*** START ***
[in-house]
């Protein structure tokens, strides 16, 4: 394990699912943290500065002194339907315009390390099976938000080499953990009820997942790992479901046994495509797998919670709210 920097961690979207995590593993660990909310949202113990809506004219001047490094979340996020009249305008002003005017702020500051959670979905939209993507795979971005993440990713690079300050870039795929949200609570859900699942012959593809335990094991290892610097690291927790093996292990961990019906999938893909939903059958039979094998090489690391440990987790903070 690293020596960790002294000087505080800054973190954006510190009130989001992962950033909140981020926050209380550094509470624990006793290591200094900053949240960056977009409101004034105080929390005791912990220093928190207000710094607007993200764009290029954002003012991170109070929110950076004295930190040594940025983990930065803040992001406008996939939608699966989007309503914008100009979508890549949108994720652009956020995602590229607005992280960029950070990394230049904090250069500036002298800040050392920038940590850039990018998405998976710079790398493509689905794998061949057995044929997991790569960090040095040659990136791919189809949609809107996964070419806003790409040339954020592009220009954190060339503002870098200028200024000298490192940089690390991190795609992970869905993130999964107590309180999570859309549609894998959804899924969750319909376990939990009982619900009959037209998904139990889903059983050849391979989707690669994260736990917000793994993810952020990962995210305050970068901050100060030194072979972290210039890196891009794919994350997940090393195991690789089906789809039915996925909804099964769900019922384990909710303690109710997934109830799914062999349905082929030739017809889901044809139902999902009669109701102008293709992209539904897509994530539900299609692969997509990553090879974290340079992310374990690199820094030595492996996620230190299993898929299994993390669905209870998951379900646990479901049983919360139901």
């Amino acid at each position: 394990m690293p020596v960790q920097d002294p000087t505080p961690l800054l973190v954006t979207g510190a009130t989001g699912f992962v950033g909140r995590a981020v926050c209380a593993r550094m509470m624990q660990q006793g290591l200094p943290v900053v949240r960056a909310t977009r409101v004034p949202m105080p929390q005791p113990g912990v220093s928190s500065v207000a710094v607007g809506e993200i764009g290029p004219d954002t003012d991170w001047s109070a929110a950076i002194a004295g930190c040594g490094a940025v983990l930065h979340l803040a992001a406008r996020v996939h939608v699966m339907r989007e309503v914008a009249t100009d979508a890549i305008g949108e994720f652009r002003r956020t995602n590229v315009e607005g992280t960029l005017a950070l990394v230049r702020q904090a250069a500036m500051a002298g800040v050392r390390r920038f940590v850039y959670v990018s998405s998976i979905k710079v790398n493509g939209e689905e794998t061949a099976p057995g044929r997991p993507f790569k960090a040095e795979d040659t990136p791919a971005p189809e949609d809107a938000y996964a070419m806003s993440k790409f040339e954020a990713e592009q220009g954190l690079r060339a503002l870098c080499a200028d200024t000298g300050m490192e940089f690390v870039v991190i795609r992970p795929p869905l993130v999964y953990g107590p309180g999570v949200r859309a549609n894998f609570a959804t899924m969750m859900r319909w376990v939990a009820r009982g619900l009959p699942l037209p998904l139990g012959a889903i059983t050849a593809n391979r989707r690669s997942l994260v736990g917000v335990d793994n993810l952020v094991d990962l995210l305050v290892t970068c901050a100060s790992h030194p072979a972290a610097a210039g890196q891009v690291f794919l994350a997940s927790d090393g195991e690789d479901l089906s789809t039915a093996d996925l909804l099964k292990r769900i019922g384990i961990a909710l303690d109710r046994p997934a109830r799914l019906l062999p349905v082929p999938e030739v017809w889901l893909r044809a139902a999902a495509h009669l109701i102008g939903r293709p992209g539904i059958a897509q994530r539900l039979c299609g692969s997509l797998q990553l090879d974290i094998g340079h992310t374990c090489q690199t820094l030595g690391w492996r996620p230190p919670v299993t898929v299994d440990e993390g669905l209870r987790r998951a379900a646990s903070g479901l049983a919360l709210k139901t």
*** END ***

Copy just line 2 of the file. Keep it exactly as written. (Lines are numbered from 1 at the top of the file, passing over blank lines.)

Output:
């Protein structure tokens, strides 16, 4: 394990699912943290500065002194339907315009390390099976938000080499953990009820997942790992479901046994495509797998919670709210 920097961690979207995590593993660990909310949202113990809506004219001047490094979340996020009249305008002003005017702020500051959670979905939209993507795979971005993440990713690079300050870039795929949200609570859900699942012959593809335990094991290892610097690291927790093996292990961990019906999938893909939903059958039979094998090489690391440990987790903070 690293020596960790002294000087505080800054973190954006510190009130989001992962950033909140981020926050209380550094509470624990006793290591200094900053949240960056977009409101004034105080929390005791912990220093928190207000710094607007993200764009290029954002003012991170109070929110950076004295930190040594940025983990930065803040992001406008996939939608699966989007309503914008100009979508890549949108994720652009956020995602590229607005992280960029950070990394230049904090250069500036002298800040050392920038940590850039990018998405998976710079790398493509689905794998061949057995044929997991790569960090040095040659990136791919189809949609809107996964070419806003790409040339954020592009220009954190060339503002870098200028200024000298490192940089690390991190795609992970869905993130999964107590309180999570859309549609894998959804899924969750319909376990939990009982619900009959037209998904139990889903059983050849391979989707690669994260736990917000793994993810952020990962995210305050970068901050100060030194072979972290210039890196891009794919994350997940090393195991690789089906789809039915996925909804099964769900019922384990909710303690109710997934109830799914062999349905082929030739017809889901044809139902999902009669109701102008293709992209539904897509994530539900299609692969997509990553090879974290340079992310374990690199820094030595492996996620230190299993898929299994993390669905209870998951379900646990479901049983919360139901």